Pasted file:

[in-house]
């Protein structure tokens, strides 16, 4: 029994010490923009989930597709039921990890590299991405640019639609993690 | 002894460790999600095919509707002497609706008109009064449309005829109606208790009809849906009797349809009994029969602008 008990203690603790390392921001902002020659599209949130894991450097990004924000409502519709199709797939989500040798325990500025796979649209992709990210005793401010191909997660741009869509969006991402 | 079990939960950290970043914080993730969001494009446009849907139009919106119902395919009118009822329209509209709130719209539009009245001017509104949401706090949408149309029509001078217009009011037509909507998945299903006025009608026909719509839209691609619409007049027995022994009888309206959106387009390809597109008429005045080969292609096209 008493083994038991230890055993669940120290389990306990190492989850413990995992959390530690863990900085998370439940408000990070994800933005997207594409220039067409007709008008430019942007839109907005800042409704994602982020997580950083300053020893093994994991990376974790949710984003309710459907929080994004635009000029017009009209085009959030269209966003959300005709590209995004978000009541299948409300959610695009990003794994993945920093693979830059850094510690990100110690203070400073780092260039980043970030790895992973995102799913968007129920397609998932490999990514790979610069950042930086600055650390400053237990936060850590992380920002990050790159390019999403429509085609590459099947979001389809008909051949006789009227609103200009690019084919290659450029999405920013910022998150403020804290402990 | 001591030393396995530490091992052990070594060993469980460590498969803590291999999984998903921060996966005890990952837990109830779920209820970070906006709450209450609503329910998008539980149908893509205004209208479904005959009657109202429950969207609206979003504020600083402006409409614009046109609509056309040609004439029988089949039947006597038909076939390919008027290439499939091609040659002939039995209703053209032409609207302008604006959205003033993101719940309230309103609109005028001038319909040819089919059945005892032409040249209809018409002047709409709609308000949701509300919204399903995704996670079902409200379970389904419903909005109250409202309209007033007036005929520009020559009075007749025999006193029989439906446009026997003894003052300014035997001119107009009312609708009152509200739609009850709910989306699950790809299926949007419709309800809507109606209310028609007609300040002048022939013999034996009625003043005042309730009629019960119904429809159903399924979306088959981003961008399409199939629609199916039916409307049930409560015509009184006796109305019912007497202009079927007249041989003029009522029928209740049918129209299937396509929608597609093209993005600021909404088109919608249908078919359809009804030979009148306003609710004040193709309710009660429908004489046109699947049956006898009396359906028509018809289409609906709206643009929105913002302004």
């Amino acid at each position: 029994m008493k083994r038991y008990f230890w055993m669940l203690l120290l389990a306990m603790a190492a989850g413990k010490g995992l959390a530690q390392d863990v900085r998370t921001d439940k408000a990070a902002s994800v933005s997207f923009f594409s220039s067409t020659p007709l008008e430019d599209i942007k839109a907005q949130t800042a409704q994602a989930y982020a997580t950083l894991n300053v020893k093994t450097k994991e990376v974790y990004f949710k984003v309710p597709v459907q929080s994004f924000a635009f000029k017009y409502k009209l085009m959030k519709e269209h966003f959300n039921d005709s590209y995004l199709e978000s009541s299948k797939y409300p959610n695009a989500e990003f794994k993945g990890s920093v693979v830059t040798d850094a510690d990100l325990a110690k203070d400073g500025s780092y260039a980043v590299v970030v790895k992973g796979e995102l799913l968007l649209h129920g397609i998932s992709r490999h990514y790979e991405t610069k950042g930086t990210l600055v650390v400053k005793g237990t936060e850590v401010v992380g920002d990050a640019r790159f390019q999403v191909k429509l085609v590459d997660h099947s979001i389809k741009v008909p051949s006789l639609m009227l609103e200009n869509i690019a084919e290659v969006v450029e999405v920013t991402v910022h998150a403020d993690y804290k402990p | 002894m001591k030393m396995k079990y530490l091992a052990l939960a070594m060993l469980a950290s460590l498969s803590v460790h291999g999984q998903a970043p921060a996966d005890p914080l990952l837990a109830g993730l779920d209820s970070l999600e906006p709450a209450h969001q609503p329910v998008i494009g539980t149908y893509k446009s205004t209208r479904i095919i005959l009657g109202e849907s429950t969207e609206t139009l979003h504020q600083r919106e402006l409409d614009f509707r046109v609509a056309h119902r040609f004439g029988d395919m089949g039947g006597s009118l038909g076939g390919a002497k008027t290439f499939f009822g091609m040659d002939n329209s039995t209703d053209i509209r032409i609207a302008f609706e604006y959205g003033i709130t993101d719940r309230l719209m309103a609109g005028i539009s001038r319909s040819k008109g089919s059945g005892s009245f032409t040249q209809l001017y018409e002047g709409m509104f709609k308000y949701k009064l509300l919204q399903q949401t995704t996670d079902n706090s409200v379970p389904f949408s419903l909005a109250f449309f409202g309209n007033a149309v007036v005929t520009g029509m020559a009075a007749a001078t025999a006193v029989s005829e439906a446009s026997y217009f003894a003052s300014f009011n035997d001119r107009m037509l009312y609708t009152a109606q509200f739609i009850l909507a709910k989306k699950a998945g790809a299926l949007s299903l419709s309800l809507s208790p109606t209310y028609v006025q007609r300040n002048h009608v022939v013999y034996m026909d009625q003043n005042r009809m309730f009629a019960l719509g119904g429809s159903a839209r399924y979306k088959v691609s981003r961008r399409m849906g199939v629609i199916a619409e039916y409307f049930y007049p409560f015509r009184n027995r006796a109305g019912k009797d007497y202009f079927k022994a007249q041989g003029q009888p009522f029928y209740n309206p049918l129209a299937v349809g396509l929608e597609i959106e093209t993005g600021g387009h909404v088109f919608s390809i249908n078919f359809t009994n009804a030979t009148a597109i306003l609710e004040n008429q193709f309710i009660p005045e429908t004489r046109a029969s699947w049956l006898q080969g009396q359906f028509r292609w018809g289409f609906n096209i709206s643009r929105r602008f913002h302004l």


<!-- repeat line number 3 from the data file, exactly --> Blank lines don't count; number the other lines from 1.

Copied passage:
């Amino acid at each position: 029994m008493k083994r038991y008990f230890w055993m669940l203690l120290l389990a306990m603790a190492a989850g413990k010490g995992l959390a530690q390392d863990v900085r998370t921001d439940k408000a990070a902002s994800v933005s997207f923009f594409s220039s067409t020659p007709l008008e430019d599209i942007k839109a907005q949130t800042a409704q994602a989930y982020a997580t950083l894991n300053v020893k093994t450097k994991e990376v974790y990004f949710k984003v309710p597709v459907q929080s994004f924000a635009f000029k017009y409502k009209l085009m959030k519709e269209h966003f959300n039921d005709s590209y995004l199709e978000s009541s299948k797939y409300p959610n695009a989500e990003f794994k993945g990890s920093v693979v830059t040798d850094a510690d990100l325990a110690k203070d400073g500025s780092y260039a980043v590299v970030v790895k992973g796979e995102l799913l968007l649209h129920g397609i998932s992709r490999h990514y790979e991405t610069k950042g930086t990210l600055v650390v400053k005793g237990t936060e850590v401010v992380g920002d990050a640019r790159f390019q999403v191909k429509l085609v590459d997660h099947s979001i389809k741009v008909p051949s006789l639609m009227l609103e200009n869509i690019a084919e290659v969006v450029e999405v920013t991402v910022h998150a403020d993690y804290k402990p | 002894m001591k030393m396995k079990y530490l091992a052990l939960a070594m060993l469980a950290s460590l498969s803590v460790h291999g999984q998903a970043p921060a996966d005890p914080l990952l837990a109830g993730l779920d209820s970070l999600e906006p709450a209450h969001q609503p329910v998008i494009g539980t149908y893509k446009s205004t209208r479904i095919i005959l009657g109202e849907s429950t969207e609206t139009l979003h504020q600083r919106e402006l409409d614009f509707r046109v609509a056309h119902r040609f004439g029988d395919m089949g039947g006597s009118l038909g076939g390919a002497k008027t290439f499939f009822g091609m040659d002939n329209s039995t209703d053209i509209r032409i609207a302008f609706e604006y959205g003033i709130t993101d719940r309230l719209m309103a609109g005028i539009s001038r319909s040819k008109g089919s059945g005892s009245f032409t040249q209809l001017y018409e002047g709409m509104f709609k308000y949701k009064l509300l919204q399903q949401t995704t996670d079902n706090s409200v379970p389904f949408s419903l909005a109250f449309f409202g309209n007033a149309v007036v005929t520009g029509m020559a009075a007749a001078t025999a006193v029989s005829e439906a446009s026997y217009f003894a003052s300014f009011n035997d001119r107009m037509l009312y609708t009152a109606q509200f739609i009850l909507a709910k989306k699950a998945g790809a299926l949007s299903l419709s309800l809507s208790p109606t209310y028609v006025q007609r300040n002048h009608v022939v013999y034996m026909d009625q003043n005042r009809m309730f009629a019960l719509g119904g429809s159903a839209r399924y979306k088959v691609s981003r961008r399409m849906g199939v629609i199916a619409e039916y409307f049930y007049p409560f015509r009184n027995r006796a109305g019912k009797d007497y202009f079927k022994a007249q041989g003029q009888p009522f029928y209740n309206p049918l129209a299937v349809g396509l929608e597609i959106e093209t993005g600021g387009h909404v088109f919608s390809i249908n078919f359809t009994n009804a030979t009148a597109i306003l609710e004040n008429q193709f309710i009660p005045e429908t004489r046109a029969s699947w049956l006898q080969g009396q359906f028509r292609w018809g289409f609906n096209i709206s643009r929105r602008f913002h302004l």